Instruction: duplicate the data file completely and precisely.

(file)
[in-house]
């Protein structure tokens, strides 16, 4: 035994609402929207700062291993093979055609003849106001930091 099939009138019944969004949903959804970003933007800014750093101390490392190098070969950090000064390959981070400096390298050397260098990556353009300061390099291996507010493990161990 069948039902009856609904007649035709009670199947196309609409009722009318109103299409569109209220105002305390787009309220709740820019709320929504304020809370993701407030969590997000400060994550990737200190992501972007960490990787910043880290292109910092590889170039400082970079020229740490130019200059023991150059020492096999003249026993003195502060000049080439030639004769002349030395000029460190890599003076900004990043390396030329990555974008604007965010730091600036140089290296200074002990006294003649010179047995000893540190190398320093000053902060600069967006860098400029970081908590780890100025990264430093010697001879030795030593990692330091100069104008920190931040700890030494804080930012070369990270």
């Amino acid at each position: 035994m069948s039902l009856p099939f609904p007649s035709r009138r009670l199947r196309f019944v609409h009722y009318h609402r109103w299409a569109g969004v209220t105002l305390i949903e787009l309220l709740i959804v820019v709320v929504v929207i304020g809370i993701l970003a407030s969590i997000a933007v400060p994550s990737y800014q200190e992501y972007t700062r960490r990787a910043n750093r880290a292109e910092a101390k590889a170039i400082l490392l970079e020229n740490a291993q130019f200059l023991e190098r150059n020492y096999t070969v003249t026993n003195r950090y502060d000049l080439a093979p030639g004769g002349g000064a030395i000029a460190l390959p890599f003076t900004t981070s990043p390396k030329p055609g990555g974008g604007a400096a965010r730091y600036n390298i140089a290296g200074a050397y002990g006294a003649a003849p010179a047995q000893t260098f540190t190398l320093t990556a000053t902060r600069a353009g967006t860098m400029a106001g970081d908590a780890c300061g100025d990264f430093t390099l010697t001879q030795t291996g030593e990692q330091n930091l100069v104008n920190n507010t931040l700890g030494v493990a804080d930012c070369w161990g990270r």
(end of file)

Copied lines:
[in-house]
């Protein structure tokens, strides 16, 4: 035994609402929207700062291993093979055609003849106001930091 099939009138019944969004949903959804970003933007800014750093101390490392190098070969950090000064390959981070400096390298050397260098990556353009300061390099291996507010493990161990 069948039902009856609904007649035709009670199947196309609409009722009318109103299409569109209220105002305390787009309220709740820019709320929504304020809370993701407030969590997000400060994550990737200190992501972007960490990787910043880290292109910092590889170039400082970079020229740490130019200059023991150059020492096999003249026993003195502060000049080439030639004769002349030395000029460190890599003076900004990043390396030329990555974008604007965010730091600036140089290296200074002990006294003649010179047995000893540190190398320093000053902060600069967006860098400029970081908590780890100025990264430093010697001879030795030593990692330091100069104008920190931040700890030494804080930012070369990270």
């Amino acid at each position: 035994m069948s039902l009856p099939f609904p007649s035709r009138r009670l199947r196309f019944v609409h009722y009318h609402r109103w299409a569109g969004v209220t105002l305390i949903e787009l309220l709740i959804v820019v709320v929504v929207i304020g809370i993701l970003a407030s969590i997000a933007v400060p994550s990737y800014q200190e992501y972007t700062r960490r990787a910043n750093r880290a292109e910092a101390k590889a170039i400082l490392l970079e020229n740490a291993q130019f200059l023991e190098r150059n020492y096999t070969v003249t026993n003195r950090y502060d000049l080439a093979p030639g004769g002349g000064a030395i000029a460190l390959p890599f003076t900004t981070s990043p390396k030329p055609g990555g974008g604007a400096a965010r730091y600036n390298i140089a290296g200074a050397y002990g006294a003649a003849p010179a047995q000893t260098f540190t190398l320093t990556a000053t902060r600069a353009g967006t860098m400029a106001g970081d908590a780890c300061g100025d990264f430093t390099l010697t001879q030795t291996g030593e990692q330091n930091l100069v104008n920190n507010t931040l700890g030494v493990a804080d930012c070369w161990g990270r």